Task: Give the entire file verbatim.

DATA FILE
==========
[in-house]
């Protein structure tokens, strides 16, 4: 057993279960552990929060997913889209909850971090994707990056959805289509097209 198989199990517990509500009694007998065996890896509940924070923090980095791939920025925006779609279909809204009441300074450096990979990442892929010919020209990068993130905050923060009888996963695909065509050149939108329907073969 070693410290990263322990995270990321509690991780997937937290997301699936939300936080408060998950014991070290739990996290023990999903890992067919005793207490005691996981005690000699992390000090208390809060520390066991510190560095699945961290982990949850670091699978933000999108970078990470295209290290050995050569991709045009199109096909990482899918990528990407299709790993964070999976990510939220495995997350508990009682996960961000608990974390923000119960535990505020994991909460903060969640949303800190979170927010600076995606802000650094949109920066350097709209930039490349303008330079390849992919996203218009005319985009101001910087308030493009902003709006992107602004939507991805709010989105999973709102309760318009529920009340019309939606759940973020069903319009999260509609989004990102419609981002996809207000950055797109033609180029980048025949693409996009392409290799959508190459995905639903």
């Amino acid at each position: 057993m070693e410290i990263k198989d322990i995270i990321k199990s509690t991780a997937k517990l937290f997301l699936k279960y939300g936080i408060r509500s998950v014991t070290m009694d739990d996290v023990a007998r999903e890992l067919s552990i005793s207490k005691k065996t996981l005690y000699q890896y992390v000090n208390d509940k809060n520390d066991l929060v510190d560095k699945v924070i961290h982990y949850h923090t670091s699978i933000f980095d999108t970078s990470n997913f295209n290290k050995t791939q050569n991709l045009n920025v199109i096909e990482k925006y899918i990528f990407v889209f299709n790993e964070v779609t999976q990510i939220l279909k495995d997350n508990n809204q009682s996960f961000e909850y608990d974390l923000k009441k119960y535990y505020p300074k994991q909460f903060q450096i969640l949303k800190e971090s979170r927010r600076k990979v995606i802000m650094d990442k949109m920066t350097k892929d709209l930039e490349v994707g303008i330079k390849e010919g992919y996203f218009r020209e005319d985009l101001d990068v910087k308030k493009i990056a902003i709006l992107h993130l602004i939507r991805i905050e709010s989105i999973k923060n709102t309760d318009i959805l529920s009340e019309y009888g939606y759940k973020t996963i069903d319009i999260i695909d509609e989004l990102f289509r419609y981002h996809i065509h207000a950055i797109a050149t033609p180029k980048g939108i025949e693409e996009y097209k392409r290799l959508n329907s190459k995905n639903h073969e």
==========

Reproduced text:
[in-house]
């Protein structure tokens, strides 16, 4: 057993279960552990929060997913889209909850971090994707990056959805289509097209 198989199990517990509500009694007998065996890896509940924070923090980095791939920025925006779609279909809204009441300074450096990979990442892929010919020209990068993130905050923060009888996963695909065509050149939108329907073969 070693410290990263322990995270990321509690991780997937937290997301699936939300936080408060998950014991070290739990996290023990999903890992067919005793207490005691996981005690000699992390000090208390809060520390066991510190560095699945961290982990949850670091699978933000999108970078990470295209290290050995050569991709045009199109096909990482899918990528990407299709790993964070999976990510939220495995997350508990009682996960961000608990974390923000119960535990505020994991909460903060969640949303800190979170927010600076995606802000650094949109920066350097709209930039490349303008330079390849992919996203218009005319985009101001910087308030493009902003709006992107602004939507991805709010989105999973709102309760318009529920009340019309939606759940973020069903319009999260509609989004990102419609981002996809207000950055797109033609180029980048025949693409996009392409290799959508190459995905639903």
């Amino acid at each position: 057993m070693e410290i990263k198989d322990i995270i990321k199990s509690t991780a997937k517990l937290f997301l699936k279960y939300g936080i408060r509500s998950v014991t070290m009694d739990d996290v023990a007998r999903e890992l067919s552990i005793s207490k005691k065996t996981l005690y000699q890896y992390v000090n208390d509940k809060n520390d066991l929060v510190d560095k699945v924070i961290h982990y949850h923090t670091s699978i933000f980095d999108t970078s990470n997913f295209n290290k050995t791939q050569n991709l045009n920025v199109i096909e990482k925006y899918i990528f990407v889209f299709n790993e964070v779609t999976q990510i939220l279909k495995d997350n508990n809204q009682s996960f961000e909850y608990d974390l923000k009441k119960y535990y505020p300074k994991q909460f903060q450096i969640l949303k800190e971090s979170r927010r600076k990979v995606i802000m650094d990442k949109m920066t350097k892929d709209l930039e490349v994707g303008i330079k390849e010919g992919y996203f218009r020209e005319d985009l101001d990068v910087k308030k493009i990056a902003i709006l992107h993130l602004i939507r991805i905050e709010s989105i999973k923060n709102t309760d318009i959805l529920s009340e019309y009888g939606y759940k973020t996963i069903d319009i999260i695909d509609e989004l990102f289509r419609y981002h996809i065509h207000a950055i797109a050149t033609p180029k980048g939108i025949e693409e996009y097209k392409r290799l959508n329907s190459k995905n639903h073969e």